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In this essay, I will discuss the application of two counselling theories to a case study. The two theories I will be discussing are person-centred therapy and cognitive behavioural therapy (CBT). I will first provide a brief overview of each theory, including its historical origins and evolution, the typical counsellor/client relationship, and any other relevant elements. I will then compare and contrast the two theories, highlighting their similarities and differences. Finally, I will discuss how each theory could be applied to the case study, and I will make a recommendation about which theory I believe would be most beneficial to the client.
Person-centred therapy was developed by Carl Rogers in the 1940s and 1950s. It is a humanistic approach to counselling that focuses on the client’s own innate capacity for growth and change. Rogers believed that all people have the potential to reach their full potential, but that they may be blocked from doing so by a number of factors, such as negative experiences, self-doubt, and anxiety. Person-centred therapy aims to create a safe and supportive environment where the client can explore their thoughts, feelings, and experiences without judgment. The counsellor’s role is to provide unconditional positive regard, empathy, and congruence, which are the three core conditions of person-centred therapy.
Cognitive Behavioural Therapy
CBT is a short-term, goal-oriented therapy that focuses on changing the client’s thoughts, feelings, and behaviours. It was developed in the 1960s by Aaron Beck and Albert Ellis. CBT is based on the idea that our thoughts, feelings, and behaviours are all interconnected. For example, if we think negative thoughts about ourselves, we are more likely to feel anxious or depressed. CBT aims to help clients identify and challenge their negative thoughts and beliefs, and to develop more adaptive ways of thinking and behaving.
Comparison and Contrast of Person-Centred Therapy and CBT
Person-centred therapy and CBT are both effective forms of counselling, but they have different approaches to helping clients. Person-centred therapy focuses on the client’s own innate capacity for growth and change, while CBT focuses on changing the client’s thoughts, feelings, and behaviours. Person-centred therapy is a more non-directive approach, while CBT is a more directive approach.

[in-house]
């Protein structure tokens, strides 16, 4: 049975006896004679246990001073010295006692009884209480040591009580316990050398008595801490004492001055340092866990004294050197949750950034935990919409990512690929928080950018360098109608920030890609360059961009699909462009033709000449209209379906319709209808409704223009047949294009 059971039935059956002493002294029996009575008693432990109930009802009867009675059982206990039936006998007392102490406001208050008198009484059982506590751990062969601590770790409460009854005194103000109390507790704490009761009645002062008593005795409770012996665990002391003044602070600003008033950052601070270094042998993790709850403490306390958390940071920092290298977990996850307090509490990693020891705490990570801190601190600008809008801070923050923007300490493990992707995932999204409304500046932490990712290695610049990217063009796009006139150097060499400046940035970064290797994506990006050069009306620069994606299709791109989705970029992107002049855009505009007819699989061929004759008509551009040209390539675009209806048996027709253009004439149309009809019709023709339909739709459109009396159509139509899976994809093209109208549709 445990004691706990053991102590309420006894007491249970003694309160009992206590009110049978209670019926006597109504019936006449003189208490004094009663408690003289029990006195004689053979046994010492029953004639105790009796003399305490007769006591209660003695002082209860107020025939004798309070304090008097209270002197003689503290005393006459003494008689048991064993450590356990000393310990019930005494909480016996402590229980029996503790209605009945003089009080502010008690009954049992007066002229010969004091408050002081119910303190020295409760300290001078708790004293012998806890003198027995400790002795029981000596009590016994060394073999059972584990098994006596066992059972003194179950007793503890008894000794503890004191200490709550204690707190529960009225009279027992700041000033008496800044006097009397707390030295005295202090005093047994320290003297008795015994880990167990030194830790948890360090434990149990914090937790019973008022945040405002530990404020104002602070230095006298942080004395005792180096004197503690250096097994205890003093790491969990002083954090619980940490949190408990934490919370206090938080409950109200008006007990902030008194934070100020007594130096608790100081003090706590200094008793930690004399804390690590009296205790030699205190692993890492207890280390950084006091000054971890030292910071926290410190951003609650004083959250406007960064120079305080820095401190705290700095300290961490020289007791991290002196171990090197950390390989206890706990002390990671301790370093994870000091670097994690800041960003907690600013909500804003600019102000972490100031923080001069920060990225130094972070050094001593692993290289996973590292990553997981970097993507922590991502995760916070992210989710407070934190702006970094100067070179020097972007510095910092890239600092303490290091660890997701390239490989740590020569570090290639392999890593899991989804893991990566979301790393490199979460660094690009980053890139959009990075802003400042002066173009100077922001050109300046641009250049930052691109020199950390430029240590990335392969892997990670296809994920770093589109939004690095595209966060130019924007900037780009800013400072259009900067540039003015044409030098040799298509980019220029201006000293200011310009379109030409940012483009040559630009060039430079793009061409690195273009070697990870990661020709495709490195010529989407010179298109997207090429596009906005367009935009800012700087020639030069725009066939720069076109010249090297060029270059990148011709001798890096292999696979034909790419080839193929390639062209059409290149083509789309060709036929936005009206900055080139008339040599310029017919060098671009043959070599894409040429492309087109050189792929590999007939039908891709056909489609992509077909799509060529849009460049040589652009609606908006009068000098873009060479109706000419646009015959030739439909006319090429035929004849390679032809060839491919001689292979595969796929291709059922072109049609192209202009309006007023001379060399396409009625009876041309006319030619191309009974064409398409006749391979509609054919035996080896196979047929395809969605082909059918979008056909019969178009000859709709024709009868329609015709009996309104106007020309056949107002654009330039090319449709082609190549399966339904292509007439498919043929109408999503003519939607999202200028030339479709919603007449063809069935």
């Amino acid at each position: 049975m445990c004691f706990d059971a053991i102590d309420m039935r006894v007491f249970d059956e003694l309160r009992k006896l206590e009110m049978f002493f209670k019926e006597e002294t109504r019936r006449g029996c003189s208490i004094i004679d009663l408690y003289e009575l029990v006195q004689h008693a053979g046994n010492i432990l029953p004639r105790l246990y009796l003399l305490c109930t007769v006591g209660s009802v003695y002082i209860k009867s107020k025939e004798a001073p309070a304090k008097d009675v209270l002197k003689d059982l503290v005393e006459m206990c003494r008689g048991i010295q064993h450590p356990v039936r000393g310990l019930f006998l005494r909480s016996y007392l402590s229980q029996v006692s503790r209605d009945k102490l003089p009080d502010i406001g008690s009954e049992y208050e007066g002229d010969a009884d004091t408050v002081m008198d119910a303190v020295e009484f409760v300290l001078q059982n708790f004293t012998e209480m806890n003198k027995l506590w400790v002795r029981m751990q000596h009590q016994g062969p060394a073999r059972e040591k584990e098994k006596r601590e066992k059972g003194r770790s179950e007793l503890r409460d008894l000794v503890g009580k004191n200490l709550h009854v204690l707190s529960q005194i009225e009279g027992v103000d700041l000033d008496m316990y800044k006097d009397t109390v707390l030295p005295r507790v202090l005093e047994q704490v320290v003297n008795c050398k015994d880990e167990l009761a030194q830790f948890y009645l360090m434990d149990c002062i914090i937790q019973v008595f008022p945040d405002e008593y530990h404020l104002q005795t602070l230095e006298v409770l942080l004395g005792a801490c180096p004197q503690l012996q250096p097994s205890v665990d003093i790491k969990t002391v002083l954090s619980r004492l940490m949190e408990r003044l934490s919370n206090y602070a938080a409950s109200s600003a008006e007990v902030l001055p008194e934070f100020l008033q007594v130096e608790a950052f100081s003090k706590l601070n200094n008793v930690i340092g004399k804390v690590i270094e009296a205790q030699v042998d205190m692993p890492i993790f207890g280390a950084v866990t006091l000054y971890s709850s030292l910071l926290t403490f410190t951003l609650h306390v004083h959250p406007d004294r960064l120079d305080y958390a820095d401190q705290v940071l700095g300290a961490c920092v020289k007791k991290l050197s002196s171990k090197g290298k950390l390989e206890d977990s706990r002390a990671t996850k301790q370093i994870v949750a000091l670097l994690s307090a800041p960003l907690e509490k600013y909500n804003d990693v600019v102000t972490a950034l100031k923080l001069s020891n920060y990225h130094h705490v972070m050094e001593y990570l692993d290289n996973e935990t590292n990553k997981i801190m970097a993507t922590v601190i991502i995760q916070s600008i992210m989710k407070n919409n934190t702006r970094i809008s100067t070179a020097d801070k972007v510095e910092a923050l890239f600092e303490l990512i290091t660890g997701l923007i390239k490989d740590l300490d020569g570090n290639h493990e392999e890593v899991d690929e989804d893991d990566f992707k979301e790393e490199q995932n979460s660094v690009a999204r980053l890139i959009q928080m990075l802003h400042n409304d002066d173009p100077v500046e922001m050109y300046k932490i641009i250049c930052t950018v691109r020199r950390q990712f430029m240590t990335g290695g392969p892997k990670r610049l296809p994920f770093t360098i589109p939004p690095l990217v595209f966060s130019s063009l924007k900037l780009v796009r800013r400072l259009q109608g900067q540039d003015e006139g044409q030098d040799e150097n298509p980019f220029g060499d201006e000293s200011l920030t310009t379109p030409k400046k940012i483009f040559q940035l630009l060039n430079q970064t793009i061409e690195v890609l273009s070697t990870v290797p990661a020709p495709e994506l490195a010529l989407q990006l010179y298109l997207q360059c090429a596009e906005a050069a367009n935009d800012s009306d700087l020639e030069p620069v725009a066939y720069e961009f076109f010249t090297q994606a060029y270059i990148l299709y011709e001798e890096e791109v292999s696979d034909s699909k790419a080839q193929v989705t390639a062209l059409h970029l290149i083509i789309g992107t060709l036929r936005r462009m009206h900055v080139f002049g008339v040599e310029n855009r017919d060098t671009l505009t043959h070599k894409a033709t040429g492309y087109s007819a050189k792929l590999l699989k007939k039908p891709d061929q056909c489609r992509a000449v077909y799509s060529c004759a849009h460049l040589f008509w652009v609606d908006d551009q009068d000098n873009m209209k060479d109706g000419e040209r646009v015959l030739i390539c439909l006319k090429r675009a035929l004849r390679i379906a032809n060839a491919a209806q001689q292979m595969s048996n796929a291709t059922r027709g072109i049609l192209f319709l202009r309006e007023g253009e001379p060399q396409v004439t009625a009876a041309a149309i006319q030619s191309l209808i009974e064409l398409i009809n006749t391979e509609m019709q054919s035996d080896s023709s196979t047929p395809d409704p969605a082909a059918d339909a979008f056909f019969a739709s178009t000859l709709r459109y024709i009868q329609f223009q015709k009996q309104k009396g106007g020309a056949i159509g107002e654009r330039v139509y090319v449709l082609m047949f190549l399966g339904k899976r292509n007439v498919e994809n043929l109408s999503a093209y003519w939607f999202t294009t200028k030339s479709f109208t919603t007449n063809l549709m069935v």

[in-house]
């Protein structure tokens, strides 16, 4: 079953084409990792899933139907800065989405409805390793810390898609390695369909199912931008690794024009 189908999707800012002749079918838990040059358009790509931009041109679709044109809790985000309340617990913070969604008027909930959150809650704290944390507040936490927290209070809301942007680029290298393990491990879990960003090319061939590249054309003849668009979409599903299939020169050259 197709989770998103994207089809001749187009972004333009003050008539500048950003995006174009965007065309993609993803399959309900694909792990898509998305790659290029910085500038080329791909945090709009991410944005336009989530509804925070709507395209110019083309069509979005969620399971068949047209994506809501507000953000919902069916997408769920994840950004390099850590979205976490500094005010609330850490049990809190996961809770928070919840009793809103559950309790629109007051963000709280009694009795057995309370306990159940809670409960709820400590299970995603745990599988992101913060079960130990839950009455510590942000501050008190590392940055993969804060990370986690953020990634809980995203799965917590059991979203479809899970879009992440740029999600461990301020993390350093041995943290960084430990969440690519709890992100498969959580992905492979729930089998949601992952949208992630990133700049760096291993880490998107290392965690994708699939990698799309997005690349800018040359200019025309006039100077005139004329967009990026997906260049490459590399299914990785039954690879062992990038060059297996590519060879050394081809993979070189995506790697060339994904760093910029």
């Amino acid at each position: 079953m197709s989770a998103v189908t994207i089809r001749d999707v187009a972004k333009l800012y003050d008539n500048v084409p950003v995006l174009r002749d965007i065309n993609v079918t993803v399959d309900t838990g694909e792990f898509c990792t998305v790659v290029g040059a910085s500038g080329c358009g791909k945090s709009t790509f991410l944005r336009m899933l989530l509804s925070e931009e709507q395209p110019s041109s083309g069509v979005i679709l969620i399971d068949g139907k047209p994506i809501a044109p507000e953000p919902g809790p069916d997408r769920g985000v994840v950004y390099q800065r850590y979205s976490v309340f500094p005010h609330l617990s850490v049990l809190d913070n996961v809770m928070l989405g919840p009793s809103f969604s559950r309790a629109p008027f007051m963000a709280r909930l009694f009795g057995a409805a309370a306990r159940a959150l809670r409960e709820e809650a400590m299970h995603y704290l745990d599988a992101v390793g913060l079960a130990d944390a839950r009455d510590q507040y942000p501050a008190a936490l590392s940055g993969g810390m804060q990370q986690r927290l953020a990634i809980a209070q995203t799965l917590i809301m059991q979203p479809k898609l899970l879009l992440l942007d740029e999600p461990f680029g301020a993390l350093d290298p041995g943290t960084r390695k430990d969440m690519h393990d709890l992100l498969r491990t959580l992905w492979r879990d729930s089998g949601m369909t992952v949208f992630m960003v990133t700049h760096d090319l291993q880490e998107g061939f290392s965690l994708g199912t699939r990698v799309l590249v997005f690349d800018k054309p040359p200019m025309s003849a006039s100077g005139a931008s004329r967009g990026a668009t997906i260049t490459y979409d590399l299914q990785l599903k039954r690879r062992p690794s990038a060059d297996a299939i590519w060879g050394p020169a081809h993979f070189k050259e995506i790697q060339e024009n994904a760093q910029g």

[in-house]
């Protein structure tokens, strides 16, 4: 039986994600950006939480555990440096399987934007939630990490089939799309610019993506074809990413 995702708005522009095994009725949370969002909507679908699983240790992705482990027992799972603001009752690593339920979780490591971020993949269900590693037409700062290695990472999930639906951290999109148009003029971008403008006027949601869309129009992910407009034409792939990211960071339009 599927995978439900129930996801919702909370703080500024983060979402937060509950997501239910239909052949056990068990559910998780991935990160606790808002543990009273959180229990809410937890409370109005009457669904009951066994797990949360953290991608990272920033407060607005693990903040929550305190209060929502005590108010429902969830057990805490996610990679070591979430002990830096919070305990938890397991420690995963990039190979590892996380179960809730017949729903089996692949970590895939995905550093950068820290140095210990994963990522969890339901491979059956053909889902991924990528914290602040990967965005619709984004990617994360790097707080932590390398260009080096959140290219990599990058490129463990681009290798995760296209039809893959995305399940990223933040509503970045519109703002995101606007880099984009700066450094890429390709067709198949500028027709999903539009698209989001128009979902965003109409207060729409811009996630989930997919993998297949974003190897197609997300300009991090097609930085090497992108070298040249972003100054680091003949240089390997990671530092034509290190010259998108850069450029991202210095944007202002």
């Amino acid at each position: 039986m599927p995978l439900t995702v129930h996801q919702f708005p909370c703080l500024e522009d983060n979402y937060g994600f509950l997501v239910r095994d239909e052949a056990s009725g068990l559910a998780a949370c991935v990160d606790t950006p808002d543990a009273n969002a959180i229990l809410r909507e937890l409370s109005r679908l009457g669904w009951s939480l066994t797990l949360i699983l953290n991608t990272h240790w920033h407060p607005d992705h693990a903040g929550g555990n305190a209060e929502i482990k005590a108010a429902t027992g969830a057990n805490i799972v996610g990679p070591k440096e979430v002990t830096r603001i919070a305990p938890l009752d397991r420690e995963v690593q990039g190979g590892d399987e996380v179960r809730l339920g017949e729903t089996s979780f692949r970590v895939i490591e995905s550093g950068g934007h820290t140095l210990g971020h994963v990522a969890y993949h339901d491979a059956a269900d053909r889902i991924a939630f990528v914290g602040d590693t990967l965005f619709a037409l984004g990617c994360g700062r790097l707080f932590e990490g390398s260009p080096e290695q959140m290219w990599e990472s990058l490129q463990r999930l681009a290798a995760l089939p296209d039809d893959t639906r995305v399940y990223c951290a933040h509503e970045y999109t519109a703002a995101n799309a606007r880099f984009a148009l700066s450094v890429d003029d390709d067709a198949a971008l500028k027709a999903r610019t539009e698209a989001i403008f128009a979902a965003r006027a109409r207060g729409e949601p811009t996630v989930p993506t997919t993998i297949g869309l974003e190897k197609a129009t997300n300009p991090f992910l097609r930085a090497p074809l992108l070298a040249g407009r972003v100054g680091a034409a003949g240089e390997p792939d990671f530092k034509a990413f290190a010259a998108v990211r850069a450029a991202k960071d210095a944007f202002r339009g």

Application of Person-Centred Therapy and CBT to the Case Study
The case study I will be discussing is about a young woman named Sarah who is struggling with anxiety and depression. Sarah has been feeling anxious and depressed for several months, and she is finding it difficult to cope with her symptoms. She has tried to talk to her friends and family about how she is feeling, but they do not seem to understand. Sarah is feeling isolated and alone, and she is not sure what to do.
I believe that both person-centred therapy and CBT could be helpful to Sarah. Person-centred therapy could help Sarah to feel more understood and supported. The counsellor could provide Sarah with a safe and confidential space to explore her thoughts, feelings, and experiences. Person-centred therapy could also help Sarah to develop a more positive self-image and to increase her self-confidence.
CBT could also be helpful to Sarah. The counsellor could help Sarah to identify and challenge her negative thoughts and beliefs. The counsellor could also help Sarah to develop more adaptive ways of thinking and behaving. CBT could help Sarah to manage her anxiety and depression more effectively.
I believe that person-centred therapy would be the most beneficial to Sarah. Sarah is feeling isolated and alone, and she needs to feel understood and supported. Person-centred therapy could provide Sarah with a safe and confidential space to explore her thoughts, feelings, and experiences. Person-centred therapy could also help Sarah to develop a more positive self-image and to increase her self-confidence.
In conclusion, both person-centred therapy and CBT are effective forms of counselling. However, I believe that person-centred therapy would be the most beneficial to Sarah. Sarah is feeling isolated and alone, and she needs to feel understood and supported. Person-centred therapy could provide Sarah with a safe and confidential space to explore her thoughts, feelings, and experiences. Person-centred therapy could also help Sarah to develop a more positive self-image and to increase her self-confidence.
Beck, A. T. (1967). Depression: Causes and treatment. Philadelphia: University of Pennsylvania Press.
Ellis, A. (1962). Reason and emotion in psychotherapy. New York: Lyle Stuart.
Rogers, C. R. (1961). On becoming a person: A therapist’s view of psychotherapy. Boston: Houghton Mifflin.